"Hurry up!" I yell to no one particular in line. We have 15 minutes to clock in, or else.
The guy behind me mumbles, "Don't wanna get docked no pay." He's one of those in-the-hood Mexicans with tattoos from head to toe wearing shorts down to his ankles. I have better shoes, $10 Goodwill sneakers I duct-taped last week after my soles cracked. Office workers dressed in pressed khaki pants or skirts and heels by-pass me in line and I realize the difference between rich and poor is clothes that fit.
"You're blue today." Max is round and short, a few inches taller than midget with slicked down dark hair and dark eyes that dart about looking for safety violations. He doesn't talk much, as if his body has finite words and he might expend his allotment.
"K." I like the blue section with small stuff because I don't have so much lifting, only walking and pushing. Old pickers picked cotton, I pick everything: bestselling books, red cotton-poly blend turtlenecks, heritage tomato seed packets, spark plugs, LED HDTVs, blue baby blankets, vacuum sealed coloring book 6-packs, 14k gold serpentine bracelets, loaves of bread, fine imprinted linen stationery paper, Little Debbie Snack Cakes. Old pickers dragged a burlap bag taller than a man behind them stuffing tiny white cotton bolls into it. I have a shelving rack as tall as me packed with plastic blue totes I push (on good days) or pull (on tired days) down aisles ways.
"Get those things outta your ears!" Hershey yanks an earbud out of my ear. "You wanna get written up?"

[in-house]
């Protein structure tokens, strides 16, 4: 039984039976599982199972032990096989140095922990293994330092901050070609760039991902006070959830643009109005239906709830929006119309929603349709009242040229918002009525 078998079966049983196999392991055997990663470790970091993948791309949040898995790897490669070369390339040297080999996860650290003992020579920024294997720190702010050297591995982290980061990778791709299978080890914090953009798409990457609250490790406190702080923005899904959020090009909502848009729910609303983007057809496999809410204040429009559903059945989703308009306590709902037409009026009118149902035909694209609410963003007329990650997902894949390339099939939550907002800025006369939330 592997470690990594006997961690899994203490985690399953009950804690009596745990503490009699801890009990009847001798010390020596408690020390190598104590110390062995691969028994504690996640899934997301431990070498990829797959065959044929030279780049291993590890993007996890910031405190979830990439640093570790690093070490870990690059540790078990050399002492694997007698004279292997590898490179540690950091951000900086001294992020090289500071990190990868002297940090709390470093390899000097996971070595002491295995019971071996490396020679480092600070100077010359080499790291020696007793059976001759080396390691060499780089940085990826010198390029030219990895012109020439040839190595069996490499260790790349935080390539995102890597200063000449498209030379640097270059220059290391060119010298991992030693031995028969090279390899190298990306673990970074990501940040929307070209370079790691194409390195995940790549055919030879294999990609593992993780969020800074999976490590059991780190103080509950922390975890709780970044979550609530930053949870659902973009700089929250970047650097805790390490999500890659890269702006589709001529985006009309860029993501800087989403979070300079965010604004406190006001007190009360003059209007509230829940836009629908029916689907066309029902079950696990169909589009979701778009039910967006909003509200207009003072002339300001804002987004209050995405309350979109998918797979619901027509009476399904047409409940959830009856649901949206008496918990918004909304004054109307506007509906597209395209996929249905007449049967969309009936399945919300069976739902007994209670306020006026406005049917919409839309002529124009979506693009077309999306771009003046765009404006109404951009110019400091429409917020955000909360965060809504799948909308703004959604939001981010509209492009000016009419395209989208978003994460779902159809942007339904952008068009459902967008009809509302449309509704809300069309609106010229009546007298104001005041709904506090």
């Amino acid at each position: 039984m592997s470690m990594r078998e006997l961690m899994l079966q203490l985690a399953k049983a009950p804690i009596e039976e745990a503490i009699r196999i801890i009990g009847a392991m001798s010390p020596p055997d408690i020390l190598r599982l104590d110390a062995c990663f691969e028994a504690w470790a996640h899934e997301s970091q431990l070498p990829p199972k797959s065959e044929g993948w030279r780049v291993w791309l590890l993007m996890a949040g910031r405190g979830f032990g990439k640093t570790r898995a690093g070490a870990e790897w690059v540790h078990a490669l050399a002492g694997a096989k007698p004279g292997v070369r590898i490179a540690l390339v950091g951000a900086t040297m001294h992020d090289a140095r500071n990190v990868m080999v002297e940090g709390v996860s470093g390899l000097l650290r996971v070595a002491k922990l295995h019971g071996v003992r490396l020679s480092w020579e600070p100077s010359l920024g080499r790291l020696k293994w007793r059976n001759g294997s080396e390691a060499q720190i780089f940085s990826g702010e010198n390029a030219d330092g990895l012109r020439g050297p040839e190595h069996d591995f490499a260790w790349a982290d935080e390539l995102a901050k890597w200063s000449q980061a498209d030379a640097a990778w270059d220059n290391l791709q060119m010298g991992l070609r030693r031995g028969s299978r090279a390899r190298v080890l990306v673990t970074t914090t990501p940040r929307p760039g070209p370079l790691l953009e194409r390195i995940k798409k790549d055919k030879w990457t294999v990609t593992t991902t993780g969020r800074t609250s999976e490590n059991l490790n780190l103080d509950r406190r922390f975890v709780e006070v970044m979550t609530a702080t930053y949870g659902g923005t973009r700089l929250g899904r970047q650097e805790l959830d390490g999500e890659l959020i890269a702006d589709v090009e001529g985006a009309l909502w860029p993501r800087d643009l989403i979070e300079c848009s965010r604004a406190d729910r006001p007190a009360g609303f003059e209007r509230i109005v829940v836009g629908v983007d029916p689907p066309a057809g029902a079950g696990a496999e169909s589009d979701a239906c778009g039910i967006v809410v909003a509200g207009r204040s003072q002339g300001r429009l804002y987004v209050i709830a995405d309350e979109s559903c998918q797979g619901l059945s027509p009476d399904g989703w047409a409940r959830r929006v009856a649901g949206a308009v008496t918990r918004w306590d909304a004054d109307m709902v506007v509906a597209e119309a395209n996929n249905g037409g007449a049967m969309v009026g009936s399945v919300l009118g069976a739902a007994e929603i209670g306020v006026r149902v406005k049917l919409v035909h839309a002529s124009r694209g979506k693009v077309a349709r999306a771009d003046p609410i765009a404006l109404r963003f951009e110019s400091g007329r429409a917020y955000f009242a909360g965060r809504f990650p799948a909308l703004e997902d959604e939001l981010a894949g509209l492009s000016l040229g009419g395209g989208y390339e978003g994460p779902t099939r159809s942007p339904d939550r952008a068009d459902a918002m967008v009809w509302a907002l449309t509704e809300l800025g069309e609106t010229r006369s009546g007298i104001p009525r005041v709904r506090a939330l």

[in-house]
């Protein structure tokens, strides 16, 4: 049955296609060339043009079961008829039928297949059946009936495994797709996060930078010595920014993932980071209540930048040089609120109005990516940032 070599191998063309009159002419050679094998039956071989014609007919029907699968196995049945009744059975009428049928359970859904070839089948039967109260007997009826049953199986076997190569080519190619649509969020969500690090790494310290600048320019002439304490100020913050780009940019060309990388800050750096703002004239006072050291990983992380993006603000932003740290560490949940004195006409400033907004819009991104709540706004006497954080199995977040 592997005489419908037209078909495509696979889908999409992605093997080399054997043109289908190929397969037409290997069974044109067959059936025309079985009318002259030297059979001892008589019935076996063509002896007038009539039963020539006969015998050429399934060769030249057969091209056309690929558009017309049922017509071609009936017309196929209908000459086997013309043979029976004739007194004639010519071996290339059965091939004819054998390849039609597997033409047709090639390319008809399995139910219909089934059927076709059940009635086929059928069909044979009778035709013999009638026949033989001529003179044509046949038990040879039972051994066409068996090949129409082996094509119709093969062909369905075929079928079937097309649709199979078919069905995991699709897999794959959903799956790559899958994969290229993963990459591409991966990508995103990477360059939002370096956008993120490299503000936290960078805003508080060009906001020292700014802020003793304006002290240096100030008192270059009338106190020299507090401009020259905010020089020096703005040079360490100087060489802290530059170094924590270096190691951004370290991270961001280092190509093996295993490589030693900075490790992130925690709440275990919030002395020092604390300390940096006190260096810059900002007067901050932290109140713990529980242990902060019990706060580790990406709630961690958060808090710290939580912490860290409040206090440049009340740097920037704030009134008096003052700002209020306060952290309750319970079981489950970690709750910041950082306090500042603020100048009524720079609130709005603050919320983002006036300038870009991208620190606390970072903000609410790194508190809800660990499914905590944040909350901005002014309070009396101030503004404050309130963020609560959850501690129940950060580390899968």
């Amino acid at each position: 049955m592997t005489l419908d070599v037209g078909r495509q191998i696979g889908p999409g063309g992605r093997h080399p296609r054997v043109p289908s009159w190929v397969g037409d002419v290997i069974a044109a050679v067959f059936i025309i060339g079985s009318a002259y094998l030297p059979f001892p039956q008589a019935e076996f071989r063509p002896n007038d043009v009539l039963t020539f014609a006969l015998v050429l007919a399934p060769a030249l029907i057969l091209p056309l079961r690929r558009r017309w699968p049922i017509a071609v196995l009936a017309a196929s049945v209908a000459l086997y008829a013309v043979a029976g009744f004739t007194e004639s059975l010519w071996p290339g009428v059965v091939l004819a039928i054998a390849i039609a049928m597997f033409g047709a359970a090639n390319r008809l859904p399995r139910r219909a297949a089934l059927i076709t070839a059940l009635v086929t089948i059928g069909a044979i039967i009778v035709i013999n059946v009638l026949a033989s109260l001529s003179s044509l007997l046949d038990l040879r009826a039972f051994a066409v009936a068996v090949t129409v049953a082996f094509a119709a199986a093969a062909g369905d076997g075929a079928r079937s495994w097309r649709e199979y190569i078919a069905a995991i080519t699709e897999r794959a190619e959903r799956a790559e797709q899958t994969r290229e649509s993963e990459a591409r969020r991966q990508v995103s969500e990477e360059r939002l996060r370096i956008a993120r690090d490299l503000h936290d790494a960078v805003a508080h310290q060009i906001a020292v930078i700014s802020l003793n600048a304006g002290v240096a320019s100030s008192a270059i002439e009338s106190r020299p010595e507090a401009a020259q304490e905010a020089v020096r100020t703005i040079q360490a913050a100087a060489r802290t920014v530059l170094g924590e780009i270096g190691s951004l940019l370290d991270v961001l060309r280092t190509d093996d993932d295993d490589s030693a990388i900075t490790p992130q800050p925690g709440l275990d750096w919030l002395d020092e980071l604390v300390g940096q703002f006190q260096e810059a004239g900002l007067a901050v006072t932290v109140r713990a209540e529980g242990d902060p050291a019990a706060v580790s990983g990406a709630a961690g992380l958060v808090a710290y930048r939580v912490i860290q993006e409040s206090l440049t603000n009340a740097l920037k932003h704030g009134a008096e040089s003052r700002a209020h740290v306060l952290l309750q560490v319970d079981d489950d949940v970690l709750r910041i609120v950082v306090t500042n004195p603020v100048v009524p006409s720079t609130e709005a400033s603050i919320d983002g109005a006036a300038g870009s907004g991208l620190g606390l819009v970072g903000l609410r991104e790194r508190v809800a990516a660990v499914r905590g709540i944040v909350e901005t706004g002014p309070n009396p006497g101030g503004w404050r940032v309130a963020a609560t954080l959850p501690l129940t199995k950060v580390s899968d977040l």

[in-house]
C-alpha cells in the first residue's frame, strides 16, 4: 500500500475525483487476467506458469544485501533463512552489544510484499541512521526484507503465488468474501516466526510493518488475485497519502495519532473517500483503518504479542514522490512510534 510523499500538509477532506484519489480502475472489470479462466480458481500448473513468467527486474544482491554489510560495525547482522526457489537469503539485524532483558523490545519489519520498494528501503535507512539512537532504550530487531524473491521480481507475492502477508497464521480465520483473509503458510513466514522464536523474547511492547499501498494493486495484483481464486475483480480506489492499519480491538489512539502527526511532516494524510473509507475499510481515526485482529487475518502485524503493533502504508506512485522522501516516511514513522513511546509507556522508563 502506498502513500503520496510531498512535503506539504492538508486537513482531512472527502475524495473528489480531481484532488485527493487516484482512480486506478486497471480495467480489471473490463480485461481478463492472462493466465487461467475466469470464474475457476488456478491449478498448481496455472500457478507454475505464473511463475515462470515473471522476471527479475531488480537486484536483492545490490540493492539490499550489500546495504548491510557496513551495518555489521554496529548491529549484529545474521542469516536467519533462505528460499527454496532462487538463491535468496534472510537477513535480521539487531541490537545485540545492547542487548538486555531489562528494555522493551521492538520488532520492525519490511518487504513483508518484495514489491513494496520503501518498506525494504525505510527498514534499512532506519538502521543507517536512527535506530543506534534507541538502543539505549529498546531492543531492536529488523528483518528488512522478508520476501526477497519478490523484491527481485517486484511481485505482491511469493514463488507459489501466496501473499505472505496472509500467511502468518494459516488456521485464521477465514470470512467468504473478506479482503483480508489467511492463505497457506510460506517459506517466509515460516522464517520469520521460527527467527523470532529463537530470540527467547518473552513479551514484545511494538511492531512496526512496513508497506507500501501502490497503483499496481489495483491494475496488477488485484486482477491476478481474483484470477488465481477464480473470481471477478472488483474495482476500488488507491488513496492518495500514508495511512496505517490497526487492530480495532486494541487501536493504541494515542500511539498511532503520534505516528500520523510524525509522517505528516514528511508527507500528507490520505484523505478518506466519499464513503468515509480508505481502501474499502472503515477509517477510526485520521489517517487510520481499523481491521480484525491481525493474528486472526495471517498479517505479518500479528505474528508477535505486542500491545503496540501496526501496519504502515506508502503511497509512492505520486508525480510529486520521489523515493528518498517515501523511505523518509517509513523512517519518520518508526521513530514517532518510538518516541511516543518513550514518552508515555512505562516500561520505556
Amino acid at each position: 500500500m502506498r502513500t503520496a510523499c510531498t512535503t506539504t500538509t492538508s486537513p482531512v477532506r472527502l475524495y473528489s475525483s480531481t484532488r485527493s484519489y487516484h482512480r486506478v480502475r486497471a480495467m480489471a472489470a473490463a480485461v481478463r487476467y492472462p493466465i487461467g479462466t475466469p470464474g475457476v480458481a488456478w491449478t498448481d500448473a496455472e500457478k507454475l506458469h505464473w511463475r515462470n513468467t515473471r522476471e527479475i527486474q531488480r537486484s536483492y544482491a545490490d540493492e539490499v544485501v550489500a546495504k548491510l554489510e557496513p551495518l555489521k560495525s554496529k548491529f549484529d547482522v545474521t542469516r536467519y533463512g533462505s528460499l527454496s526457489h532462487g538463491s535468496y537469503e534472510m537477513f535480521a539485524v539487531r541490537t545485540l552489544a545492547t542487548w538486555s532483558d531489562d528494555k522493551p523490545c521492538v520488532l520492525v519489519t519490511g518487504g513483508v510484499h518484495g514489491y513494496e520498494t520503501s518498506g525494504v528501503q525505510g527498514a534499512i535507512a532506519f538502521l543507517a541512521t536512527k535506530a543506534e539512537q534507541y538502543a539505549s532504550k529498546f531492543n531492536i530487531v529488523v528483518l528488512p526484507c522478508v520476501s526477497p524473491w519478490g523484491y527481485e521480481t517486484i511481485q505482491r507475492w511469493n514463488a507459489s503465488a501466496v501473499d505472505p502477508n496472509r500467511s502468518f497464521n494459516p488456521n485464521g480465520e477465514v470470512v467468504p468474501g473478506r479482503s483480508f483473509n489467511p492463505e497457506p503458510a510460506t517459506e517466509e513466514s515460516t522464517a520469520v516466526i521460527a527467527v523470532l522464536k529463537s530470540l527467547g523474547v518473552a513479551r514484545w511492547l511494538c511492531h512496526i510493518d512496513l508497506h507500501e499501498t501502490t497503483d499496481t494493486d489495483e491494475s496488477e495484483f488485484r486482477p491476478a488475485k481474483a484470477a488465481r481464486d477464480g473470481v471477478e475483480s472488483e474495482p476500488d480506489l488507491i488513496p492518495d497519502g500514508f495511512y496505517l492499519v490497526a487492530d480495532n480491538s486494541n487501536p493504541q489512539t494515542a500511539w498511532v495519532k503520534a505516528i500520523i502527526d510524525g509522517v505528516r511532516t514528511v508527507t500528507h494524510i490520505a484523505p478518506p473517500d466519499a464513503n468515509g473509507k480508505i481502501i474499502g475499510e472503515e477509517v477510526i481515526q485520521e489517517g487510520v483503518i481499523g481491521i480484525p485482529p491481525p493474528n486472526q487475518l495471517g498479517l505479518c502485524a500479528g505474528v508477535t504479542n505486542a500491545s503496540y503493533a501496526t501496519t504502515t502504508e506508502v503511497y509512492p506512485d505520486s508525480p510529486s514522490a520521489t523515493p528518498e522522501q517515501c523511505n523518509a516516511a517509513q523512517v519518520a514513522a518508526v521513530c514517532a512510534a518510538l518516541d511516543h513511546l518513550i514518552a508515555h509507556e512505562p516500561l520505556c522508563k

I frown at him, shoving wires down the neck of my t-shirt, letting them dangle from the iPod I'd duck-taped to just under my t-shirt armpit. Three write-ups would get me fired. I know Hershey's only looking out for me.
Hershey shakes his head pushing his cart past. The rules say we can't have anything that restricts hearing - no headphones, no earbuds, no earplugs. Instead I have the opportunity to listen to forklifts blasting get-out-of-the-way warnings behind me. During summer, 10-foot ceiling fans drone on like small jet engines. During winter, big block heaters hanging from steel rafters hiss out hot air. Heat rises, so we didn't get much of it on the floor. Add to that noise, the thump, thump, crash, crash of boxes and cartons smashing into each other and the whirring football field long conveyor belt. I wonder what old cotton pickers heard under sun, clouds, sky. Music would've made this place tolerable.
"Don't you want to go back to Pennsylvania?" I ask Hershey at lunch, sitting across from him on a hard metal bench at a long metal table in the break room. The break room has a dozen vending machines full of sugar: sodas, cookies, chips, lining white washed walls. Sometimes we need glucose-rush energy.